Something strange happens when you look into a crystal ball.
For some, it becomes easier to imagine roadblocks that don’t actually exist or that are not really insurmountable. Maybe it’s a way to create more hype by painting a dire picture or to build up a taller mountain to scale as a way to raise even more investment money. Who knows? It’s a problem I’ve seen many times in tech, where the naysayers get most of the attention.
BreezoMeter has collected pollution data and created a way to build real-time air pollution maps for big cities.
The San Francisco company is launching an interactive map of air pollution based on data from real-time traffic information and other data sources, said Ziv Lautman, cofounder and chief marketing officer of BreezoMeter. You can use it to plot the safest path to work on your daily commute.
Demisto, which helps automate Security Operations Centers (SOC), announced today that is has raised $20 million in new funding.
The Cupertino, Calif.-based startup has developed DBot, a chatbot that automates a security analyst’s simple tasks and facilitates collaborations across different teams in real time for better management and response to attack
When it came to public offerings by tech companies, 2016 emerged like a corpse and only exhibited the faintest of heartbeats by the end.
Still, it’s worth re-writing the line that we have all written for the last two years: Next year could be much better! And this time, that could actually turn out to be true.
Business-to-business apps tend not to get the plaudits that consumer products and services do, which is a shame. There is innovation happening in the B2B space that can have far-reaching implications.
Take MyiTalent, which launches today from iTalent Corporation — a digital transformation services company founded in 2005 that provides tools, resources, and consultants.
U.S. consumers still resist the notion of self-driving cars, according to a University of Michigan study released on Monday, the latest sign that investors and automakers may be rushing into a business where demand is limited at best.
General Motors’ recent acquisition of Silicon Valley startup Cruise Automation for a reported $1 billion has accelerated a stampede by other automakers, suppliers and venture capital firms looking to invest in or acquire new companies developing self-driving technology.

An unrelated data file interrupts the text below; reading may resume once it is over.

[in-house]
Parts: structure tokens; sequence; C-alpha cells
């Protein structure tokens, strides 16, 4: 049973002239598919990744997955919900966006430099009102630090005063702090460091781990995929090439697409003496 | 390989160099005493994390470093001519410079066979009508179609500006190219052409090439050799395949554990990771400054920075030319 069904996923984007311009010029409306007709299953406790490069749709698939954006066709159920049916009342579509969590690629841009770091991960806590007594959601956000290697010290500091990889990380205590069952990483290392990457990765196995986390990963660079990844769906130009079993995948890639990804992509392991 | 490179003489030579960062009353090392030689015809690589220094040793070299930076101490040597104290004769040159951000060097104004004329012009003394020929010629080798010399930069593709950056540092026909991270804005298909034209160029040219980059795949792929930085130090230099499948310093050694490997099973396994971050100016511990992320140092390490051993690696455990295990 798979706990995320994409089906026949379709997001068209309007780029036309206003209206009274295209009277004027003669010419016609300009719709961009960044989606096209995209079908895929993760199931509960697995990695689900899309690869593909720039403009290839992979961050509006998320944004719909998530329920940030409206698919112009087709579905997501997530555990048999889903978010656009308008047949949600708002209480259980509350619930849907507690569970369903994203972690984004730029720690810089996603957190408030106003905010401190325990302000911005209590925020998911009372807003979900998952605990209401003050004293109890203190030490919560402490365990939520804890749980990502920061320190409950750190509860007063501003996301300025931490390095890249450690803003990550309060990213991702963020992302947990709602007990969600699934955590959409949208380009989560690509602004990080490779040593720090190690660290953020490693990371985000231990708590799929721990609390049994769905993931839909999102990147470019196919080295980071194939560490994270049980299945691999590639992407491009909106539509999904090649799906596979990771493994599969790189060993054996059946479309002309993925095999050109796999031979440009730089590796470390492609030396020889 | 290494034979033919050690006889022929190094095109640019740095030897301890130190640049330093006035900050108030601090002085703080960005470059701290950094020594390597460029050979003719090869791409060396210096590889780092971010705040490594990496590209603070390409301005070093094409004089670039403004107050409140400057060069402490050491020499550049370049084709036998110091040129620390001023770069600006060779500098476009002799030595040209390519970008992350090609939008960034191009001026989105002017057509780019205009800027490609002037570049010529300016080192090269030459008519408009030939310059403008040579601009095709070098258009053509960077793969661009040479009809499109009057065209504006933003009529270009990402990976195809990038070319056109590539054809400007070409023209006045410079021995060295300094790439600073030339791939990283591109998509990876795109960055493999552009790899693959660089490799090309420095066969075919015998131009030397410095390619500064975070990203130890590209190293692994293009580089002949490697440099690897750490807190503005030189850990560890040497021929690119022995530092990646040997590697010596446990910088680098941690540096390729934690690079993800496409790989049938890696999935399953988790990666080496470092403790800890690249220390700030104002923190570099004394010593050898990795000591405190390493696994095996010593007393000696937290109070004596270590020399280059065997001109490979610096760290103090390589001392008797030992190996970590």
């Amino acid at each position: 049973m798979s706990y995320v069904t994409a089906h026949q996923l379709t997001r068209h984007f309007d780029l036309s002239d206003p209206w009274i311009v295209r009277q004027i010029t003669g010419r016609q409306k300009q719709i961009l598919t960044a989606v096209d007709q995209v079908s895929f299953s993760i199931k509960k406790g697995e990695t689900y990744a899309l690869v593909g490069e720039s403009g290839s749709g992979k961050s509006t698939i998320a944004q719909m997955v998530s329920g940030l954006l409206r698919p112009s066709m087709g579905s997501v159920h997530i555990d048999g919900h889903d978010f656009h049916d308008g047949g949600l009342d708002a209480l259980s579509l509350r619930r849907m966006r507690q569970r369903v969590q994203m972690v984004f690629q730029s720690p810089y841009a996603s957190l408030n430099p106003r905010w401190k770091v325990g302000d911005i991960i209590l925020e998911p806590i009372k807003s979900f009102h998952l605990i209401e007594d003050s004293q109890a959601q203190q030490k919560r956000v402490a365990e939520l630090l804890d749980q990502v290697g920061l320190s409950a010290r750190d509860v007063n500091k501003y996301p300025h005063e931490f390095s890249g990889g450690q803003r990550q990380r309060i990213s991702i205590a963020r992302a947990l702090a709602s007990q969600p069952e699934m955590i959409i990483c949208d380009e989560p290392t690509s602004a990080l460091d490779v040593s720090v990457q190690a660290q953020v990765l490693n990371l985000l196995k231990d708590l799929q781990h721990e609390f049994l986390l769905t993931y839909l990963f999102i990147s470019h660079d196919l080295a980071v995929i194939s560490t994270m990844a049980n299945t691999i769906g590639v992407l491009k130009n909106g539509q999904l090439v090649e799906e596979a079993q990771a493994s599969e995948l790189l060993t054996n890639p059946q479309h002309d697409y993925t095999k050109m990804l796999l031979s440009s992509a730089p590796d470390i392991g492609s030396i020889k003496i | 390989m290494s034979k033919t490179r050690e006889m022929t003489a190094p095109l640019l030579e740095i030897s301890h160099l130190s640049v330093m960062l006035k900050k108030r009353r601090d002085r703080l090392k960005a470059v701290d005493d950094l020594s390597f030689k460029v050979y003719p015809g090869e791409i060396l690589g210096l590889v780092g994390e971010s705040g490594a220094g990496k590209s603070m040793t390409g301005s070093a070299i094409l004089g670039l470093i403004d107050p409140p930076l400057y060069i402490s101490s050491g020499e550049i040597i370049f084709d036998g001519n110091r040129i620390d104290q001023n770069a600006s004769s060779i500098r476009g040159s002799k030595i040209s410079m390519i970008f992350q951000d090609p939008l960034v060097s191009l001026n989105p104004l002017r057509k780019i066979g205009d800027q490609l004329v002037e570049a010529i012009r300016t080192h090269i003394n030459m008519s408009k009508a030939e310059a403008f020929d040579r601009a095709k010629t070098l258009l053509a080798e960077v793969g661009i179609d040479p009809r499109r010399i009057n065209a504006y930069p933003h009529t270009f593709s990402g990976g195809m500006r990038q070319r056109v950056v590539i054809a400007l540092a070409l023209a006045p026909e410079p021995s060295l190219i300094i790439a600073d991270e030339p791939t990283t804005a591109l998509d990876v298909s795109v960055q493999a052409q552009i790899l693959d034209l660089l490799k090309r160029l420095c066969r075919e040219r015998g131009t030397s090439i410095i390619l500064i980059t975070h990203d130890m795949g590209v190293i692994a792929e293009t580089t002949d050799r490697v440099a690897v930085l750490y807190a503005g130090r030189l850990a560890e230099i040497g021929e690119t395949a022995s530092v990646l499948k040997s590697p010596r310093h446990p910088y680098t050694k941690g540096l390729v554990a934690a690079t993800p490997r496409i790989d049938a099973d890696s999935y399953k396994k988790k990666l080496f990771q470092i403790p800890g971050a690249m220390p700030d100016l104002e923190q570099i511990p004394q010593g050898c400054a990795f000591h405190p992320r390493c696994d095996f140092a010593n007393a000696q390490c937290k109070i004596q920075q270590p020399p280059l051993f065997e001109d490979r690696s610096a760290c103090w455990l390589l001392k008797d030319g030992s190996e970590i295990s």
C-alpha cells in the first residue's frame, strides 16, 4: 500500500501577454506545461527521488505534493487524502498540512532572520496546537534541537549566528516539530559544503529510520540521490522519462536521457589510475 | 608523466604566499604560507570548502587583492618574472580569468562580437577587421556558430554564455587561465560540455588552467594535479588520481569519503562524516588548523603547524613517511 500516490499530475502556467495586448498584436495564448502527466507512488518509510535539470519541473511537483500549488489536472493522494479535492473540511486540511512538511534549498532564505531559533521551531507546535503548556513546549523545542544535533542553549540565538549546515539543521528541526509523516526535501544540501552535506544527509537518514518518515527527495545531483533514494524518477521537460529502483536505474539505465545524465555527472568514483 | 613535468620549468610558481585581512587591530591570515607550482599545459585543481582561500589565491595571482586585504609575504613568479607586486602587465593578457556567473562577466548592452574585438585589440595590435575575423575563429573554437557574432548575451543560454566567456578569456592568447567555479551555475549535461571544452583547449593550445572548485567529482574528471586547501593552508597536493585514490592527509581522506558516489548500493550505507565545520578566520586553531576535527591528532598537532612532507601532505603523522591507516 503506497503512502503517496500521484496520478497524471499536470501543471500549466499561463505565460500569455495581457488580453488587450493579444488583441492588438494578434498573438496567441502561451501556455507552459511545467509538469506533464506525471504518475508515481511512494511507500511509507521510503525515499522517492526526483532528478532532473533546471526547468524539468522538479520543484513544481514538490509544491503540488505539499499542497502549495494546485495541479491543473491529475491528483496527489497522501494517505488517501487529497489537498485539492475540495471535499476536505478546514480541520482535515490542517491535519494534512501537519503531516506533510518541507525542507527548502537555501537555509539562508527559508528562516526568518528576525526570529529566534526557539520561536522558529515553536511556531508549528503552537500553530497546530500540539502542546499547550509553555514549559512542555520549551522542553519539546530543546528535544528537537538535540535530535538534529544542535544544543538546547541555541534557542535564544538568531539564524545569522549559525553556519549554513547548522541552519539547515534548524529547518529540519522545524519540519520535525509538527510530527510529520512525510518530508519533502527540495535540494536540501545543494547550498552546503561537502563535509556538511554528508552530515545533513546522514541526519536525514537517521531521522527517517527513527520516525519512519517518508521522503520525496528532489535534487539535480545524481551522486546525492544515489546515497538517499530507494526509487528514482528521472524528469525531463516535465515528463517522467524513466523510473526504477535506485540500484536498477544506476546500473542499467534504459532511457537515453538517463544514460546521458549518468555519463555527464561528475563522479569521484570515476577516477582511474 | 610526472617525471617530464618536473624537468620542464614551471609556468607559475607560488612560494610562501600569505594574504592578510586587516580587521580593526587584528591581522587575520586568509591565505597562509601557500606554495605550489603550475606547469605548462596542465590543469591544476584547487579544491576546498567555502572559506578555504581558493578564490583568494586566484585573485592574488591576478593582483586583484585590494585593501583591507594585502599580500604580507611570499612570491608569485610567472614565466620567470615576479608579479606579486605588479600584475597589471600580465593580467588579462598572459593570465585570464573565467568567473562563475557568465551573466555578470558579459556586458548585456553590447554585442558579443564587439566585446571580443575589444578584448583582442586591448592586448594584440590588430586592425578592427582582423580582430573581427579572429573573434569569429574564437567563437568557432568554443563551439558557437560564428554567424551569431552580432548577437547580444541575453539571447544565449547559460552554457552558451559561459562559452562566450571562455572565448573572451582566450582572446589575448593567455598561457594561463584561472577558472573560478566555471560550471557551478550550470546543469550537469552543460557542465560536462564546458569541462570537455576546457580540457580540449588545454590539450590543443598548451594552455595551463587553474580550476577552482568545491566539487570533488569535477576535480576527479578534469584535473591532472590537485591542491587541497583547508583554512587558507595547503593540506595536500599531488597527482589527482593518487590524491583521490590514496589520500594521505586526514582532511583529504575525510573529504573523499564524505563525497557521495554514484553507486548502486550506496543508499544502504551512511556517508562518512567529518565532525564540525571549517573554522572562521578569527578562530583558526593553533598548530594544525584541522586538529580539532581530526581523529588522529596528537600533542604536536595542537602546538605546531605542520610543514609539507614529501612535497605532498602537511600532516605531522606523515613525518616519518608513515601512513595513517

It’s easier than ever to make a mobile game. Unfortunately, it’s also easier than ever for a mobile game to fail. But developers and publishers can maximize their chances by following a handful of important rules.
More than 1.8 billion people are playing mobile games around the world, but that doesn’t mean any game you put out will find an audience, gaming consultant Teut Weidemann explained in a presentation at the Casual Connect conference in Singapore. That’s because nearly a billion of those people are learning to play video games for the very first time, and that means they are easily turned off by certain looks, mechanics, and control schemes.
Google’s bench of veteran executives and engineers is deep and packed with familiar faces, and it’s no accident.
The Internet company’s obsession with prized engineers and product gurus, and its competitive instinct to keep them away from rivals, means that certain executives can essentially rotate out of an active role for months or even years at a time, often getting paid to wait until the organization needs them again.
The future of Silicon Valley’s technological prowess may well lie in the war-scarred mountains and salt flats of Western Afghanistan.
United States Geological Survey teams discovered one of the world’s largest untapped reserves of lithium there six years ago. The USGS was scouting the volatile country at the behest of the U.S. Department of Defense’s Task Force for Business and Stability Operations. Lithium is a soft metal used to make the lithium-ion and lithium-polymer batteries essential for powering desktop computers, laptops, smartphones, and tablets. And increasingly, electric cars like Tesla’s.